Sanitation in India: Understanding a complex and controversial human right (2016)
This International Academic Fellowship of the Leverhulme Trust analysed the right to sanitation in India. Sanitation is a crucial challenge in India where hundreds of millions of people still practise open defecation and where inadequate sanitation is directly linked to the prevalence of waterborne diseases. There has been a sea change in attitudes towards sanitation throughout society and government in recent years. Despite this increased awareness, there is little research concerning the right to sanitation and the legal framework necessary to realise it.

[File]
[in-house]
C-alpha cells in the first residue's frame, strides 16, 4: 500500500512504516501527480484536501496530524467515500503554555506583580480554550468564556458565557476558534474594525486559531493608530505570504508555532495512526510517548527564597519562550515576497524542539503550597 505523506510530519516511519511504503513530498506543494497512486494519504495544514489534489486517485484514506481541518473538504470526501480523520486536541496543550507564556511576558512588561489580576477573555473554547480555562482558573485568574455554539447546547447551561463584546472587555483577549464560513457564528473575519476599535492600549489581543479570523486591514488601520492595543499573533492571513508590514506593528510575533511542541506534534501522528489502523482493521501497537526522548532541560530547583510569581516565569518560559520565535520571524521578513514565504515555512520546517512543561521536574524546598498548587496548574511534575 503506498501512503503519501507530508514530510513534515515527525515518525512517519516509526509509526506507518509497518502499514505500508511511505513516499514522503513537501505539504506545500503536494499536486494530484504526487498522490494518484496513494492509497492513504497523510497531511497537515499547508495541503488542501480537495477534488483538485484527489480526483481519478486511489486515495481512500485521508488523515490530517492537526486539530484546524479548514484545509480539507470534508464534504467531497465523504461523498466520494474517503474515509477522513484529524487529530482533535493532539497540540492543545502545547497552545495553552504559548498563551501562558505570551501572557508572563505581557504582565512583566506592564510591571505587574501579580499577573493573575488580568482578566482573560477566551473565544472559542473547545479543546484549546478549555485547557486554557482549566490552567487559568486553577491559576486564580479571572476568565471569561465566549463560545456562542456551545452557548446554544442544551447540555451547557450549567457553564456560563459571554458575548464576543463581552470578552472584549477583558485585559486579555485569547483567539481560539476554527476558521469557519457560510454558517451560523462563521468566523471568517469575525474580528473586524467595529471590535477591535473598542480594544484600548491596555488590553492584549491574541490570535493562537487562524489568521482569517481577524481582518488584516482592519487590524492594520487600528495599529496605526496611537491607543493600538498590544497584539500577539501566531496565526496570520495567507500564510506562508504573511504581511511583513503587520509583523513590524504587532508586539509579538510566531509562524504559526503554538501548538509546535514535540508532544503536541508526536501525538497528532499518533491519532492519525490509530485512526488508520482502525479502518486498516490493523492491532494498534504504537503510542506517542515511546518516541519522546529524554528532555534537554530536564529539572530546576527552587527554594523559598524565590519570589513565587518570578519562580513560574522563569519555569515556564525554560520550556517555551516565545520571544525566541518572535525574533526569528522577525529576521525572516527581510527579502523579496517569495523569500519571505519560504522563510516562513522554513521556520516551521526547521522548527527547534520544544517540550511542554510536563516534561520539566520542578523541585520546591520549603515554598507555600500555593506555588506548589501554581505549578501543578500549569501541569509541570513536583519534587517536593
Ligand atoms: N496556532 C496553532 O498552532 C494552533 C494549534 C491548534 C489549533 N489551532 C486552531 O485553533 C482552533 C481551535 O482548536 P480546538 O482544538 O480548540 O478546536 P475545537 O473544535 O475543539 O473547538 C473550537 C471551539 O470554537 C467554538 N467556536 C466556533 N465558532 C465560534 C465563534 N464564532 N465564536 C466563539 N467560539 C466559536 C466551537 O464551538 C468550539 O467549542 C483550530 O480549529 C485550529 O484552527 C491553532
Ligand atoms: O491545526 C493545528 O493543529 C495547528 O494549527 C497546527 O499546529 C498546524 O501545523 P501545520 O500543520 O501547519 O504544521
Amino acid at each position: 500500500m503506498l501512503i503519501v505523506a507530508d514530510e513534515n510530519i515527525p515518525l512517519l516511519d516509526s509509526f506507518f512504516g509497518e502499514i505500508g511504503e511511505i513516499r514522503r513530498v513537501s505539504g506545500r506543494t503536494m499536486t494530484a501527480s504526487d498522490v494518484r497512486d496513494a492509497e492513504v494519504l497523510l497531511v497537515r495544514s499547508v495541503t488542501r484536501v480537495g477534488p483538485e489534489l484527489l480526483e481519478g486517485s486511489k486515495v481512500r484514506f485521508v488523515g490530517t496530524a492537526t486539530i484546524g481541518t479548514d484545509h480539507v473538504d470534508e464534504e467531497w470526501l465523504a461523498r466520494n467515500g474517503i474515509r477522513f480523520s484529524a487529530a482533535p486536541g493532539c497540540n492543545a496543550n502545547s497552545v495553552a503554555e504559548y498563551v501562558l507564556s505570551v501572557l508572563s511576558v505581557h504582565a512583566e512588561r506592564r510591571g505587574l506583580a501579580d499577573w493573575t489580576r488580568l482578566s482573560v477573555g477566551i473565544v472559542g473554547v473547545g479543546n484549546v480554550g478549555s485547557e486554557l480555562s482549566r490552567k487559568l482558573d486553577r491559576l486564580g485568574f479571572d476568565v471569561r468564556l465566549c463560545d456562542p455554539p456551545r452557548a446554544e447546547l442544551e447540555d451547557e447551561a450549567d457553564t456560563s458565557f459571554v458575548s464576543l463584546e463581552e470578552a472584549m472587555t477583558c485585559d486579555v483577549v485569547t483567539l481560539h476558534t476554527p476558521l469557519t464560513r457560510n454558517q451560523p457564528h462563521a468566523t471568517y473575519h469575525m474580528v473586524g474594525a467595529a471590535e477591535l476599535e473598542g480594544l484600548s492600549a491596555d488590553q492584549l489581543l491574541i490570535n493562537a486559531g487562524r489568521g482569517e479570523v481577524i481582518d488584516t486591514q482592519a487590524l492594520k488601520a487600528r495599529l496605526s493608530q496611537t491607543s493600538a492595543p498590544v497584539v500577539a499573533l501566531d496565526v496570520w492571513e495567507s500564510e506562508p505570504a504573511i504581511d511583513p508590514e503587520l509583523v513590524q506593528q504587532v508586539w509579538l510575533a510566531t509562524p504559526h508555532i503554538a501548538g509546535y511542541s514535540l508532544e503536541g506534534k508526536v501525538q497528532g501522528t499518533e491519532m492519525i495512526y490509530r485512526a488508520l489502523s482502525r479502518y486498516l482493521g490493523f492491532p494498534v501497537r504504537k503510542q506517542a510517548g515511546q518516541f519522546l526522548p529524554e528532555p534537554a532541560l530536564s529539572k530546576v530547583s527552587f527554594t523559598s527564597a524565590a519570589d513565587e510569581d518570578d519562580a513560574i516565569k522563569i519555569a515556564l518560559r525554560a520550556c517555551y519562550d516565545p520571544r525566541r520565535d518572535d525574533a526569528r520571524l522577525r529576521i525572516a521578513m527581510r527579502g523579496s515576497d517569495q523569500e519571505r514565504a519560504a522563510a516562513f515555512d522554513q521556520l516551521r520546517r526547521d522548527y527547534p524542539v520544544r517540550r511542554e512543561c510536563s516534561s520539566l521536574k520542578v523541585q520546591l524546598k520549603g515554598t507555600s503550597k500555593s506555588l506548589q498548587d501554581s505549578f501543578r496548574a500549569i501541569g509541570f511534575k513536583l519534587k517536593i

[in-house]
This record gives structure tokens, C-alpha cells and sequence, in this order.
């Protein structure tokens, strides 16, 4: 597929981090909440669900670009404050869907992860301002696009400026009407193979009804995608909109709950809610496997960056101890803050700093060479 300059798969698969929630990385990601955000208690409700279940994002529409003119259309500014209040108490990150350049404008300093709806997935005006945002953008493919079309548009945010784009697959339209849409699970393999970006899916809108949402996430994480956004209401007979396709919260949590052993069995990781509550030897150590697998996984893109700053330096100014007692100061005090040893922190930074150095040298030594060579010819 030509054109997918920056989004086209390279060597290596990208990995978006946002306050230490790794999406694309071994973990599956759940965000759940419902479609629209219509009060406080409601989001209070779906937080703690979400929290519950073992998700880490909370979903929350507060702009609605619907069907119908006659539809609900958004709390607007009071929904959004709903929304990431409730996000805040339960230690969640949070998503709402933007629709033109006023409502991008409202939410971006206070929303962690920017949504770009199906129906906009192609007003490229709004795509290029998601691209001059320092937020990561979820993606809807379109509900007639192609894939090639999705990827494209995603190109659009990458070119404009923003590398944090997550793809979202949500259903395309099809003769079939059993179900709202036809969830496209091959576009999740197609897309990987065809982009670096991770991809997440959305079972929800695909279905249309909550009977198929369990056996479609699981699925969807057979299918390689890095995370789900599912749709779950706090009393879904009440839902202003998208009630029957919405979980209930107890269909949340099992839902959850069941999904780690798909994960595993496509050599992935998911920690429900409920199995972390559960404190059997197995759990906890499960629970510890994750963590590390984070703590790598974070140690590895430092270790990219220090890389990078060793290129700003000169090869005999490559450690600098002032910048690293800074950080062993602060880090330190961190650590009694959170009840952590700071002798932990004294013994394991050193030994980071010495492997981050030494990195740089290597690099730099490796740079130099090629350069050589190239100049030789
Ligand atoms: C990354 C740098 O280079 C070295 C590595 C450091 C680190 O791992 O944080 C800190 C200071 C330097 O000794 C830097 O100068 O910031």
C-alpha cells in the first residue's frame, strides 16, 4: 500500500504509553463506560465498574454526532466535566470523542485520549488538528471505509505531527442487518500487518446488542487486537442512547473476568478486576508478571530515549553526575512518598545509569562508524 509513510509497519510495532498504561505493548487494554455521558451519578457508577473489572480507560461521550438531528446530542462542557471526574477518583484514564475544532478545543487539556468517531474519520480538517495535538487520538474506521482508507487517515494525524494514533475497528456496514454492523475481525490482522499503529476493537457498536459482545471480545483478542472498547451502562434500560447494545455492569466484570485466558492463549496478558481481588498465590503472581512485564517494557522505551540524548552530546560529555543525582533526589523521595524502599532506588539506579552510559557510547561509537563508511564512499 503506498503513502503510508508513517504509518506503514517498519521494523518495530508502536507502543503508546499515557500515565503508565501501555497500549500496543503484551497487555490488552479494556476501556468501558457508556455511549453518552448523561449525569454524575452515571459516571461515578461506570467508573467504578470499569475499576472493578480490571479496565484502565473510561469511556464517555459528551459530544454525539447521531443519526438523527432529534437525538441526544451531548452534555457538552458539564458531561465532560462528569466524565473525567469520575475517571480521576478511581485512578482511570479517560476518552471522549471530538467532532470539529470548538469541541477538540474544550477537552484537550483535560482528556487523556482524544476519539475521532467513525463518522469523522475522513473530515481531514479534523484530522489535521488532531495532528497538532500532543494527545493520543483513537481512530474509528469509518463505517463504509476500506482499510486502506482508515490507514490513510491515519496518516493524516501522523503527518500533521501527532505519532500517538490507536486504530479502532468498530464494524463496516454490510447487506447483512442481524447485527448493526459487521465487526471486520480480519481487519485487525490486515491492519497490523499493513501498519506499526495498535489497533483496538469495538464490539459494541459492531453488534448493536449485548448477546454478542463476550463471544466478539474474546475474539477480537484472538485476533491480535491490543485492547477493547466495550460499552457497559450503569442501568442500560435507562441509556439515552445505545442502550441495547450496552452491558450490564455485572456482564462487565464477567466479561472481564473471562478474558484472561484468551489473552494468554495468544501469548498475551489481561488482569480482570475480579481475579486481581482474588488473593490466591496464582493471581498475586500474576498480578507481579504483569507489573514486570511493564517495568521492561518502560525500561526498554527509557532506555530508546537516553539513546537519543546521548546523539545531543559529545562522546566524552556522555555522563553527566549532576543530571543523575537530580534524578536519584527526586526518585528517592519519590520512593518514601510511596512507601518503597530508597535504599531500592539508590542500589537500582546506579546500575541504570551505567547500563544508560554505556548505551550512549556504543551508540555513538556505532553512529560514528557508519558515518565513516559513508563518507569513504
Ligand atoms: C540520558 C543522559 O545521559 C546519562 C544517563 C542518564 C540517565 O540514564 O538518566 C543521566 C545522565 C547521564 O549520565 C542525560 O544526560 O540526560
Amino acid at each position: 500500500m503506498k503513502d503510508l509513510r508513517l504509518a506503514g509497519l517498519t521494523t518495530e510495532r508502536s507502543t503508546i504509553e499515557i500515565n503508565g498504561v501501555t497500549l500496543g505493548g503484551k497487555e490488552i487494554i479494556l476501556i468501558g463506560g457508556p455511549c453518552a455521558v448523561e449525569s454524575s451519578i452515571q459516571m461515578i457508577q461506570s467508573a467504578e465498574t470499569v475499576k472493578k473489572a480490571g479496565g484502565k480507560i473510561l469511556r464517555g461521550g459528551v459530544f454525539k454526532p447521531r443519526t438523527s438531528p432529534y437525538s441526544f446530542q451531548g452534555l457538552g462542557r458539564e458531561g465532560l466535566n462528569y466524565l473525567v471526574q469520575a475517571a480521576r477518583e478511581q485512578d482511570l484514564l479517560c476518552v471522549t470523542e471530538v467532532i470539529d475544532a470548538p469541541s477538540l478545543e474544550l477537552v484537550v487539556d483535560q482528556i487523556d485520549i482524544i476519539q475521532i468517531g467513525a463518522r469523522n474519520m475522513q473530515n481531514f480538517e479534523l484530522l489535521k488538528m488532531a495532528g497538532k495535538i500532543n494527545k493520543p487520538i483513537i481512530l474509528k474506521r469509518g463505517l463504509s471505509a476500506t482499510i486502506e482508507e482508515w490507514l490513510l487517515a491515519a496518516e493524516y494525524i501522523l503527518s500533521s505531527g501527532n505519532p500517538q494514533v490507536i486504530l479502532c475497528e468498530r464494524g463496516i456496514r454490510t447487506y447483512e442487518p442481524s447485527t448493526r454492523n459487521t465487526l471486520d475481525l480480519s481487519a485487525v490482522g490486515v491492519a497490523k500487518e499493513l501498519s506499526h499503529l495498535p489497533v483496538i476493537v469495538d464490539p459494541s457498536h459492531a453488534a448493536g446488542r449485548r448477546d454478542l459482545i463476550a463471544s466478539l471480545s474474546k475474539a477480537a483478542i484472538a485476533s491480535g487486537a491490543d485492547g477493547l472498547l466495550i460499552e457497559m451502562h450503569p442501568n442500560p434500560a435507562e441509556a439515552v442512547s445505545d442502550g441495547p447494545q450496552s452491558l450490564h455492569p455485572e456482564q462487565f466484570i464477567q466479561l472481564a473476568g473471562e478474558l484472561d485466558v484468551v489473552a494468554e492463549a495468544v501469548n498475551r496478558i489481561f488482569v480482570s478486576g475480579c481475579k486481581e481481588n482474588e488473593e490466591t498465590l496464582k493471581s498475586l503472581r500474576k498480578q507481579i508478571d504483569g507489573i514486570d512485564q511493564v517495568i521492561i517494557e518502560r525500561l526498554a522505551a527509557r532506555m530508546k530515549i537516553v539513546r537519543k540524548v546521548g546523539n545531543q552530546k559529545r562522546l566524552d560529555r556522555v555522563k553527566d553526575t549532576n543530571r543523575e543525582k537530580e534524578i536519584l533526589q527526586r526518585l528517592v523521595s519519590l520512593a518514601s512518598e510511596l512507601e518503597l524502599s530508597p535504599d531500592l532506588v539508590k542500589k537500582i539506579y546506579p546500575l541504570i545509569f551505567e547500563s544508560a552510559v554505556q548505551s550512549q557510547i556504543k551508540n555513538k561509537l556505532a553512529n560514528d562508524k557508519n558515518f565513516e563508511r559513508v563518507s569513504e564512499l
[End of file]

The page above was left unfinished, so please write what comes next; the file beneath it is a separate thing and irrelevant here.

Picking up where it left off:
This project examined the right to sanitation in India from a broad perspective that encompasses the various dimensions of the right. The objective was to disentangle the various aspects of the right. At the conceptual level, it included analysing the different conceptions of sanitation to arrive at an understanding that brings all strands in a single conceptual framework where water-based toilets, manual scavenging, waterborne diseases, water pollution and water quality can all be clearly linked to sanitation. At the practical level, it sought to identify relevant policy documents and administrative directions that shape the sanitation sector in the absence of a well-developed legal framework.
Cullet, Philippe and Bhullar, Lovleen, eds. (2015) Sanitation Law and Policy in India: An Introduction to Basic Instruments, Delhi: Oxford University Press.